Jade Womack is working to bring a sense of community similar to the one she found at Virginia Tech to residents of Washington, D.C.

She created Clockout D.C., a calendar blog with a popular Instagram following that provides tourists and locals with information on upcoming events in and around the metropolitan area. Clockout gained over 30,000 Instagram followers in the past year and a half.

“I was bartending one summer in addition to working my government job,” Womack said. “I was looking for things to do that were not happy hour because that’s what D.C. is known for — happy hour and museums.”

Womack would research events happening in the city and put together lists, which led to the creation of Clockout D.C. in October 2020. That then led to her newest side gig as a culture editor at the Washingtonian, a magazine guide to life in Washington, D.C.

“I was a blogger in my room writing, not thinking that I would get this following,” she said. “Honestly, it’s wild. This was a hobby. I didn’t think I was going to become a journalist.”

Womack graduated magna cum laude in 2015 with a degree in applied economics management from the College of Agriculture and Life Sciences. During her four years in Blacksburg, she was involved in the Honors College, Young Democrats, and the Coalition for Refugee Resettlement, and she conducted undergraduate research.

Her scattered interests led her down a winding path on which she changed her major five times. She started out studying landscape architecture, and by the time she graduated she had tried international development, political science, French, and, finally, economics.

“I took a semester — my freshman year in the spring — of classes I thought were just interesting,” Womack said. “I took beekeeping. I took an ROTC class on Tomahawk cruise missiles just for fun. I took a class of history of American cities, and then I took one of my first economics classes. I took a lot of fun classes because I was kind of lost.”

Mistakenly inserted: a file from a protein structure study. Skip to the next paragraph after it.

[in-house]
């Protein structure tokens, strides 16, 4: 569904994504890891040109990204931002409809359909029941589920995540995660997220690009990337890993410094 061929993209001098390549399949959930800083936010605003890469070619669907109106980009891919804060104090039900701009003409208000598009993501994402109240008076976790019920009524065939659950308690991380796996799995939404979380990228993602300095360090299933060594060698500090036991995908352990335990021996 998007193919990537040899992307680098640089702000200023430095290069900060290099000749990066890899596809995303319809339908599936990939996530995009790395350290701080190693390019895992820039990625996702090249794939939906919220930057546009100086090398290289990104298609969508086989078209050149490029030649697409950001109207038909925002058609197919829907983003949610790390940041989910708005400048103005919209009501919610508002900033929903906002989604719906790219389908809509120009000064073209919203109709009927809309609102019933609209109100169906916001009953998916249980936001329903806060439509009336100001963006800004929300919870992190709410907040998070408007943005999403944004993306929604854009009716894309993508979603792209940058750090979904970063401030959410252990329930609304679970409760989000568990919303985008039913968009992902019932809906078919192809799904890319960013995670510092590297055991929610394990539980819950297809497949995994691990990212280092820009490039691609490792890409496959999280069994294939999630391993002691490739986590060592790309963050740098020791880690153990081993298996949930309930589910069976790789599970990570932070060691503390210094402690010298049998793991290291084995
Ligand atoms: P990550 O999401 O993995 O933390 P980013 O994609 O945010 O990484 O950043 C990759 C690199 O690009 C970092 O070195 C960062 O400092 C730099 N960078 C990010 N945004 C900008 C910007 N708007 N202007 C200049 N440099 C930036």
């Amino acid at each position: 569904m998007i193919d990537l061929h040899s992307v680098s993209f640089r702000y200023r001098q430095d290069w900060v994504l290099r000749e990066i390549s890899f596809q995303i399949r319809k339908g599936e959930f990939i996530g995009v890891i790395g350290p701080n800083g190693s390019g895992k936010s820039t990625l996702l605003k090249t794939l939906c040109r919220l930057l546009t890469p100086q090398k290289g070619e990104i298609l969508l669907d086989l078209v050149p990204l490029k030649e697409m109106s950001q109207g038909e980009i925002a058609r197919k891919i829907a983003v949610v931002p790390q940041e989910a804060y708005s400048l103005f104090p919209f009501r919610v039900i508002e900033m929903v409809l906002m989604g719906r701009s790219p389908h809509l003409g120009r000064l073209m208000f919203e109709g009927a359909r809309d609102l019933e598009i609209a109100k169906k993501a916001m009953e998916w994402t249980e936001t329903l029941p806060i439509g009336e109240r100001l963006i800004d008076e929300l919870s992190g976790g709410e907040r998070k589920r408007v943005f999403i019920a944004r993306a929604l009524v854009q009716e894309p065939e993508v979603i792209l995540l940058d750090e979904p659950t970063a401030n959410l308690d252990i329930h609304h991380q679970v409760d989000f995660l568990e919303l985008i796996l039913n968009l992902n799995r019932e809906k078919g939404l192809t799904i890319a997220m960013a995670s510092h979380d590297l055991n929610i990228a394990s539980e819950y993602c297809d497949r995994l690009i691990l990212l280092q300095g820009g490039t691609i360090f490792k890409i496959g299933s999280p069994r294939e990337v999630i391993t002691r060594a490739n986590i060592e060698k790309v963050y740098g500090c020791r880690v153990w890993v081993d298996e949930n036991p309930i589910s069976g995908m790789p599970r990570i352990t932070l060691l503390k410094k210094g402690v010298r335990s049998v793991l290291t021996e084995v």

Through guidance from professors, she discovered what she wanted to do.

The summer after her freshman year, she worked at a McDonald’s in West Virginia during the peak of the opioid crisis.

When she returned to Virginia Tech that fall, she spoke with Edward Weisband, the Edward S. Diggs Endowed Chair in the Social Sciences, about the poverty she witnessed.

He told her, “If you want to know why people are poor, you have to know how wealth is created, and you need to study economics,” Womack said

She did, and through her studies, she gained a deeper understanding of the subject at a broader societal level. In 2017, she also earned a master’s degree from Cornell University’s Charles H. Dyson School of Applied Economics and Management.

Weisband wasn’t the only professor to impact Womack during her time at Virginia Tech.

Peter Wallenstein, a history professor, is another.

Though Womack never took any of his classes, she gives him much of the credit for her success.

“Pretty much every day after my classes, I would just swing on by — my little 18-year-old self — chatter, chatter, chatter, chatter with this man, and he became like my mentor,” Womack said. “He helped write all my letters for undergraduate research, and he even wrote one of my letters for grad school.”

Today, when she’s not updating her followers on events around D.C. or writing newsletters for the Washingtonian, she’s at her day job as an energy economist for the Federal Energy Regulatory Commission.

“I work as an economist in the federal government where I regulate mergers of energy companies,” Womack said. “I work in antitrust is the best way to put it.”

She remembers fondly the community she developed while at Virginia Tech and the university motto, Ut Prosim (That I May Serve). She hopes to provide a similar sense of community for D.C. residents through her coverage of niche events.

“Virginia Tech is very special, because when we talk about ‘That I May Serve,’ it has such a sense of community,” Womack said. “I’m able to introduce people to the city in a very local way, but also show people where they can find community.”

By Savannah Webb '23, University Relations intern

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